Training a horse is beneficial both for the owner and the animal. For one thing, a trained horse is a safer horse, which means the owner is also safer. Trained horses are also more physically developed, better mentally and emotionally developed, and able to receive better healthcare than their untrained counterparts. Finally, training allows the owner to foster a relationship of trust and communication with his or her horse. One of the most common training methods is the natural approach. Before seeking the natural horsemanship approach Roachdale, consider the process and benefits.
Table of Contents
The Psychology of Natural Horsemanship Training
Natural horsemanship training follows five basic psychological principles:
- Approach and Retreat —Approach and retreat creates confidence by allowing a horse to process fear. The trainer nears the horse with an item it’s afraid of, then backs up, repeating consistently until he or she is close to the horse without fear.
- Desensitization —The desensitization of a horse means it won’t react negatively to unexpected or challenging stimuli. This secondary confidence-building method is common for situations where a horse is easily startled.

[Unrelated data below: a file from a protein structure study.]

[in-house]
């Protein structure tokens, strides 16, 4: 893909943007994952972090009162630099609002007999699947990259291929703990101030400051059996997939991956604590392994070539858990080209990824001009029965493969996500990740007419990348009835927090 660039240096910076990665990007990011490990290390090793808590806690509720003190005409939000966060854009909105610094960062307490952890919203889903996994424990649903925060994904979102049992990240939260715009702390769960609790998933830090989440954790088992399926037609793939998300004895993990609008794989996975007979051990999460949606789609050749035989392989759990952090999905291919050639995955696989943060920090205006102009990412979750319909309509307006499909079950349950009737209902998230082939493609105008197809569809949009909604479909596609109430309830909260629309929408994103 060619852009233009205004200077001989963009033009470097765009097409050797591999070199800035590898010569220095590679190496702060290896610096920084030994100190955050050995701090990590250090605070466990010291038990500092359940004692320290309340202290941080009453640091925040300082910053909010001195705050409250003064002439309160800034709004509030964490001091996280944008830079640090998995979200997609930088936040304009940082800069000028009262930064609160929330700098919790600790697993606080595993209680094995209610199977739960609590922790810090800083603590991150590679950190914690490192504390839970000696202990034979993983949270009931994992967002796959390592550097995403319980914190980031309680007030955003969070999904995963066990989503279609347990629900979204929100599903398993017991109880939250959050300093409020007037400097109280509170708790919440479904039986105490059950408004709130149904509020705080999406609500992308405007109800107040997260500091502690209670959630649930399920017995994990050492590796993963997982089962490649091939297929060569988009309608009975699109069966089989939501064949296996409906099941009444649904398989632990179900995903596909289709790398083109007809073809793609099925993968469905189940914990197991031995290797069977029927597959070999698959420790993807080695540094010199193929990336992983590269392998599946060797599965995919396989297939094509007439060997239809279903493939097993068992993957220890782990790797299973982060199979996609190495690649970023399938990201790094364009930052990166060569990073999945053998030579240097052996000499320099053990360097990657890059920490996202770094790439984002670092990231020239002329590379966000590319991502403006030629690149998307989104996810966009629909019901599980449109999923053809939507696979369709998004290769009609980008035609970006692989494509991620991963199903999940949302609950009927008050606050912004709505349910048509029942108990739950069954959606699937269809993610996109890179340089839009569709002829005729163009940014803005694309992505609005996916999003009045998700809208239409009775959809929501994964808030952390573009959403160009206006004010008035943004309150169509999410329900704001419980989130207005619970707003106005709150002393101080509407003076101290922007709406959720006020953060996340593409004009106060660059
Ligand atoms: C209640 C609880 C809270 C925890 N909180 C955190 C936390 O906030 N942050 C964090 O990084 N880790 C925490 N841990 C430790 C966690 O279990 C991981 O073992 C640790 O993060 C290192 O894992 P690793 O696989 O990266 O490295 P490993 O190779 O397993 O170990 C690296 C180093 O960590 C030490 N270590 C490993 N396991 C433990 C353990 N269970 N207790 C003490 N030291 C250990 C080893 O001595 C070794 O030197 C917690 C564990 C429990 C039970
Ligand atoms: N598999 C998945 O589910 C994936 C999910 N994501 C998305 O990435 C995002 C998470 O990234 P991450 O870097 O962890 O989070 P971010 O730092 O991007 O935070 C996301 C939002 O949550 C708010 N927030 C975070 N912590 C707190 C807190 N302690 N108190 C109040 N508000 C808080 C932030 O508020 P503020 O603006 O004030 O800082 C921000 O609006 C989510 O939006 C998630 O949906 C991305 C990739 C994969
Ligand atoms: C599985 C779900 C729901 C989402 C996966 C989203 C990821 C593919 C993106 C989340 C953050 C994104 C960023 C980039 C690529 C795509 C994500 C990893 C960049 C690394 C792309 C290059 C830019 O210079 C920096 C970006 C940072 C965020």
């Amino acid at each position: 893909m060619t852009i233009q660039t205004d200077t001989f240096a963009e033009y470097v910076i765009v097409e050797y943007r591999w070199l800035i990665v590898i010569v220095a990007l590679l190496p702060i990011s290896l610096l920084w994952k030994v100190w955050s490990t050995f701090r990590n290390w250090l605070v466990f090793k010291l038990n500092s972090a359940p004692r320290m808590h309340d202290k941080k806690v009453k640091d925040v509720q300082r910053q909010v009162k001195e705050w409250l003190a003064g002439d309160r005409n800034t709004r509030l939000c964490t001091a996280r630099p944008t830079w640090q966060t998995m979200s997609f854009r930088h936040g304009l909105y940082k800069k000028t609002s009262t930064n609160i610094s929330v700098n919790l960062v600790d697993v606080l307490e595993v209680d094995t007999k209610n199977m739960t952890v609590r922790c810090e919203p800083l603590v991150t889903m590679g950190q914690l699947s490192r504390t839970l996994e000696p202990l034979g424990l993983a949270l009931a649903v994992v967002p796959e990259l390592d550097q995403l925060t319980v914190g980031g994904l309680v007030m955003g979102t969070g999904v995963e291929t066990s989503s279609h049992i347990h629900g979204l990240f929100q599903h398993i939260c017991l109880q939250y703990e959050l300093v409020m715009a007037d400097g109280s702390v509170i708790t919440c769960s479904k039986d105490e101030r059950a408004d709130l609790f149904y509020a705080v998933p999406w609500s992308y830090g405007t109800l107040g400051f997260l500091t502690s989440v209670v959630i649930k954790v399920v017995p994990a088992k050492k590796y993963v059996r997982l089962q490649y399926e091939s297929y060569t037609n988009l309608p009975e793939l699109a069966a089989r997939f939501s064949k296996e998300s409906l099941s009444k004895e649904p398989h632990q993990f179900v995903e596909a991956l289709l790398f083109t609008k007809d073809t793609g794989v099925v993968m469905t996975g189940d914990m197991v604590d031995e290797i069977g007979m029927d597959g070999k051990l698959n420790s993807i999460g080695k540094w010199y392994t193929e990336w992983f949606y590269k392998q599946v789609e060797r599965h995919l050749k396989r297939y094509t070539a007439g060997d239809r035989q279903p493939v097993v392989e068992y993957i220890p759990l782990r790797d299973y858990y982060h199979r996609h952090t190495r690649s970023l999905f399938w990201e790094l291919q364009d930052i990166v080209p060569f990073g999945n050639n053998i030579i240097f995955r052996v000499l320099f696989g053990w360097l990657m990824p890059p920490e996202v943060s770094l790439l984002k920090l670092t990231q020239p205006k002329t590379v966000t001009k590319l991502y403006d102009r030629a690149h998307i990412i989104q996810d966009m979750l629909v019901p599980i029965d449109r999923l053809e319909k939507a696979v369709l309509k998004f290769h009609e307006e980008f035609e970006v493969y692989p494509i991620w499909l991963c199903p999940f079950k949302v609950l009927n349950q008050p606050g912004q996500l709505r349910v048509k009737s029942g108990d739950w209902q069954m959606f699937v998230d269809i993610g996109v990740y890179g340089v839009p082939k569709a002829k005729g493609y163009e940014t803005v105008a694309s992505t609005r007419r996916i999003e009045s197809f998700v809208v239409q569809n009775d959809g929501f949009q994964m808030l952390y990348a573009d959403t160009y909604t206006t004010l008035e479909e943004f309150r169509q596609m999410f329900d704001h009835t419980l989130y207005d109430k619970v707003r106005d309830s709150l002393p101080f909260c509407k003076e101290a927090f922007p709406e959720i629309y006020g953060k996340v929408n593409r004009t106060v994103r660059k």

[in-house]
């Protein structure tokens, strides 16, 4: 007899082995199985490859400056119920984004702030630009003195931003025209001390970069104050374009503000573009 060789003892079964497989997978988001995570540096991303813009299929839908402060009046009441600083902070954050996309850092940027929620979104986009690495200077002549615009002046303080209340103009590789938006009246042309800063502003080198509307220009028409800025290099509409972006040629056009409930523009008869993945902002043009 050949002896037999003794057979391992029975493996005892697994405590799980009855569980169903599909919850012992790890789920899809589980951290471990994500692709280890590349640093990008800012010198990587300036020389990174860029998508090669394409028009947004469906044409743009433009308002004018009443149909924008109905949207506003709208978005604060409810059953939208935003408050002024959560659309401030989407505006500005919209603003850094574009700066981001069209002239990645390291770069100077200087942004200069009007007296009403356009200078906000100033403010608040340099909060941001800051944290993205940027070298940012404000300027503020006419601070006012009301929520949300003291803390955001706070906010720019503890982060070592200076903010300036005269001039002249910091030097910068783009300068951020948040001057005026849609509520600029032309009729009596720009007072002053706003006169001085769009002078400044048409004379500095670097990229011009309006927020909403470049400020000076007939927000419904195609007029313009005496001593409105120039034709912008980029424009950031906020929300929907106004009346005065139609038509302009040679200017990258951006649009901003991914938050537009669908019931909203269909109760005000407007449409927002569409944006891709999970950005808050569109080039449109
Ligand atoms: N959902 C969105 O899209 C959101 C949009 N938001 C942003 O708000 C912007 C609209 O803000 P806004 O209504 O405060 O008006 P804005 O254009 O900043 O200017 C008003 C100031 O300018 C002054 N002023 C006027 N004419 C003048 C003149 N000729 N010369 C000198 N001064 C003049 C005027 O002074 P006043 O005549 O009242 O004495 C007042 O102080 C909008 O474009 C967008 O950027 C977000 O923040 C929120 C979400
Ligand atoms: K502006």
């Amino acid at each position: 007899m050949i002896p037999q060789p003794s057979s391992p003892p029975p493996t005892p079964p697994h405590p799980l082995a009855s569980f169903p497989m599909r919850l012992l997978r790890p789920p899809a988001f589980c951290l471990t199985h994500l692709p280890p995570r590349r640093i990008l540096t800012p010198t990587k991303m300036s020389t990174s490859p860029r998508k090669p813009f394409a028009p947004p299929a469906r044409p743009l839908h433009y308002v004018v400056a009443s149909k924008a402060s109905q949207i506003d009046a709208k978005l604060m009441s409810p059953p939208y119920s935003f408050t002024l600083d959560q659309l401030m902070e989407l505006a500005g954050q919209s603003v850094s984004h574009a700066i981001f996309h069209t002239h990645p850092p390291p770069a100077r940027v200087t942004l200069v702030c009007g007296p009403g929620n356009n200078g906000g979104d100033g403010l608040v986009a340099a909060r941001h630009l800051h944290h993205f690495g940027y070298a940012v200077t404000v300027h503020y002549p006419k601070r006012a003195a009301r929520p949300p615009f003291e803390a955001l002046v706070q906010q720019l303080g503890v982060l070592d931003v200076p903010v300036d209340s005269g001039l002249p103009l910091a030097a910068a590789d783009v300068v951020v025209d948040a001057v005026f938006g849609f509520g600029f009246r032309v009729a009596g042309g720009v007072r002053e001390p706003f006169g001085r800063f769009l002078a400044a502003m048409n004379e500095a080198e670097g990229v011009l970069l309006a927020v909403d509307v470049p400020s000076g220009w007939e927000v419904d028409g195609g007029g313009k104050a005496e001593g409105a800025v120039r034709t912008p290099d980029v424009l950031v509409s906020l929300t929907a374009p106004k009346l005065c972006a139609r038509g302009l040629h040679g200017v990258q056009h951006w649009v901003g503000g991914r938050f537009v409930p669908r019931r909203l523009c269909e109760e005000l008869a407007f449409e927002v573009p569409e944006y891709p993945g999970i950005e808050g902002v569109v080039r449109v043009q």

- Foundation Training —The foundation is the building block of successful training and provides the most basic work. Many trainers liken it to a horse kindergarten.
- Pressure and Release —This involves applying physical, visual, or auditory pressure in situations where a horse is not doing what is wanted of him. A trainer releases pressure when the horse makes small steps in the right direction, and then resumes until another small step is made.
- Rewards and Consequences —Rewards for a horse doing a good job are necessary, but it is also necessary to use consequences, such as pushing a horse that steps on a trainer away or removing rewards for regression. Ideally, there will be more rewards than consequences.
The natural horsemanship method can create a healthier and happier horse and lead to a better relationship between owner and animal. Contact a professional to learn more about the methods and schedule a training session.